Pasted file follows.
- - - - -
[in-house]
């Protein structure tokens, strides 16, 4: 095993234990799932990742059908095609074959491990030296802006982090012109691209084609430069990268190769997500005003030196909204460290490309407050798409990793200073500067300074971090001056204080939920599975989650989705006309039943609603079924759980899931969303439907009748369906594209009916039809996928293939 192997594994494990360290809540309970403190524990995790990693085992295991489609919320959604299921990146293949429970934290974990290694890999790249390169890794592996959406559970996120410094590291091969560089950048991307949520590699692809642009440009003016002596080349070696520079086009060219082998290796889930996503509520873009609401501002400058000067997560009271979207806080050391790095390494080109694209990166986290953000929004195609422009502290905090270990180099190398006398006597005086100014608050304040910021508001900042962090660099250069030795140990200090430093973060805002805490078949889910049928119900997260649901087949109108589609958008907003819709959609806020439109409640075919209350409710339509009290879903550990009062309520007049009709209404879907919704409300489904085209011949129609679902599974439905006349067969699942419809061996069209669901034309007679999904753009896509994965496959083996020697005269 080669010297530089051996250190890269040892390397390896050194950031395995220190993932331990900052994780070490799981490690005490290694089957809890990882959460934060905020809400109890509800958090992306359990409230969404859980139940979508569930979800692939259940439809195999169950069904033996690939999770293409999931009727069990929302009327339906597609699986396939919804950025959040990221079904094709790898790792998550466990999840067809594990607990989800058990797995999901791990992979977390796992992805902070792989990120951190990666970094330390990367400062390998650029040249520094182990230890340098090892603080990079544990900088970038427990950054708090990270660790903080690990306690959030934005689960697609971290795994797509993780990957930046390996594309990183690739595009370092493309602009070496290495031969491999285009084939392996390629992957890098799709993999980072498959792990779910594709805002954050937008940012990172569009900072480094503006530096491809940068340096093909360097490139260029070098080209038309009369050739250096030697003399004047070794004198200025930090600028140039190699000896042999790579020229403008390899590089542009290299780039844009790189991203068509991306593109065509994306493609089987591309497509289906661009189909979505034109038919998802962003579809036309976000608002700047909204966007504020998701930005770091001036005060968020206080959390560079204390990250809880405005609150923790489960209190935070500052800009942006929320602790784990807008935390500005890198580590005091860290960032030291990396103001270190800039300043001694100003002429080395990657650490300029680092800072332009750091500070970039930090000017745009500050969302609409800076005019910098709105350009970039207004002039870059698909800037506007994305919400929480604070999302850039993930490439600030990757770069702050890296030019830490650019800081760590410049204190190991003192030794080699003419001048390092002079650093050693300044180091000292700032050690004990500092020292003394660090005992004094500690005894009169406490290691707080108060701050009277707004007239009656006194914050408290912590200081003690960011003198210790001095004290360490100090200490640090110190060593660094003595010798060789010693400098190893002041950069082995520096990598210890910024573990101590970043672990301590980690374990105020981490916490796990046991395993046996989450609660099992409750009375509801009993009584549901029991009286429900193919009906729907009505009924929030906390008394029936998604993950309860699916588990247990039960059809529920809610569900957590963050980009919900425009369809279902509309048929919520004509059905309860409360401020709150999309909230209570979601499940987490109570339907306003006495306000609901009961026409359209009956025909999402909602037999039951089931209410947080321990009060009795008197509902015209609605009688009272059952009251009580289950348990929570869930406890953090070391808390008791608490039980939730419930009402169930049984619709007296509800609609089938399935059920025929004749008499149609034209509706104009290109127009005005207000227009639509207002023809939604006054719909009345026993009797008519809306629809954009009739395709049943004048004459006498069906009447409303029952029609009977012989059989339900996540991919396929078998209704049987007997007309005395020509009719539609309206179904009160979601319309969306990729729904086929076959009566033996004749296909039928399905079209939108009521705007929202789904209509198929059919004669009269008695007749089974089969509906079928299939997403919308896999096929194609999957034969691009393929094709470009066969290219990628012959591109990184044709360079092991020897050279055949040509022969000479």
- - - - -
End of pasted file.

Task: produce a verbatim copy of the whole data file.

[in-house]
């Protein structure tokens, strides 16, 4: 095993234990799932990742059908095609074959491990030296802006982090012109691209084609430069990268190769997500005003030196909204460290490309407050798409990793200073500067300074971090001056204080939920599975989650989705006309039943609603079924759980899931969303439907009748369906594209009916039809996928293939 192997594994494990360290809540309970403190524990995790990693085992295991489609919320959604299921990146293949429970934290974990290694890999790249390169890794592996959406559970996120410094590291091969560089950048991307949520590699692809642009440009003016002596080349070696520079086009060219082998290796889930996503509520873009609401501002400058000067997560009271979207806080050391790095390494080109694209990166986290953000929004195609422009502290905090270990180099190398006398006597005086100014608050304040910021508001900042962090660099250069030795140990200090430093973060805002805490078949889910049928119900997260649901087949109108589609958008907003819709959609806020439109409640075919209350409710339509009290879903550990009062309520007049009709209404879907919704409300489904085209011949129609679902599974439905006349067969699942419809061996069209669901034309007679999904753009896509994965496959083996020697005269 080669010297530089051996250190890269040892390397390896050194950031395995220190993932331990900052994780070490799981490690005490290694089957809890990882959460934060905020809400109890509800958090992306359990409230969404859980139940979508569930979800692939259940439809195999169950069904033996690939999770293409999931009727069990929302009327339906597609699986396939919804950025959040990221079904094709790898790792998550466990999840067809594990607990989800058990797995999901791990992979977390796992992805902070792989990120951190990666970094330390990367400062390998650029040249520094182990230890340098090892603080990079544990900088970038427990950054708090990270660790903080690990306690959030934005689960697609971290795994797509993780990957930046390996594309990183690739595009370092493309602009070496290495031969491999285009084939392996390629992957890098799709993999980072498959792990779910594709805002954050937008940012990172569009900072480094503006530096491809940068340096093909360097490139260029070098080209038309009369050739250096030697003399004047070794004198200025930090600028140039190699000896042999790579020229403008390899590089542009290299780039844009790189991203068509991306593109065509994306493609089987591309497509289906661009189909979505034109038919998802962003579809036309976000608002700047909204966007504020998701930005770091001036005060968020206080959390560079204390990250809880405005609150923790489960209190935070500052800009942006929320602790784990807008935390500005890198580590005091860290960032030291990396103001270190800039300043001694100003002429080395990657650490300029680092800072332009750091500070970039930090000017745009500050969302609409800076005019910098709105350009970039207004002039870059698909800037506007994305919400929480604070999302850039993930490439600030990757770069702050890296030019830490650019800081760590410049204190190991003192030794080699003419001048390092002079650093050693300044180091000292700032050690004990500092020292003394660090005992004094500690005894009169406490290691707080108060701050009277707004007239009656006194914050408290912590200081003690960011003198210790001095004290360490100090200490640090110190060593660094003595010798060789010693400098190893002041950069082995520096990598210890910024573990101590970043672990301590980690374990105020981490916490796990046991395993046996989450609660099992409750009375509801009993009584549901029991009286429900193919009906729907009505009924929030906390008394029936998604993950309860699916588990247990039960059809529920809610569900957590963050980009919900425009369809279902509309048929919520004509059905309860409360401020709150999309909230209570979601499940987490109570339907306003006495306000609901009961026409359209009956025909999402909602037999039951089931209410947080321990009060009795008197509902015209609605009688009272059952009251009580289950348990929570869930406890953090070391808390008791608490039980939730419930009402169930049984619709007296509800609609089938399935059920025929004749008499149609034209509706104009290109127009005005207000227009639509207002023809939604006054719909009345026993009797008519809306629809954009009739395709049943004048004459006498069906009447409303029952029609009977012989059989339900996540991919396929078998209704049987007997007309005395020509009719539609309206179904009160979601319309969306990729729904086929076959009566033996004749296909039928399905079209939108009521705007929202789904209509198929059919004669009269008695007749089974089969509906079928299939997403919308896999096929194609999957034969691009393929094709470009066969290219990628012959591109990184044709360079092991020897050279055949040509022969000479």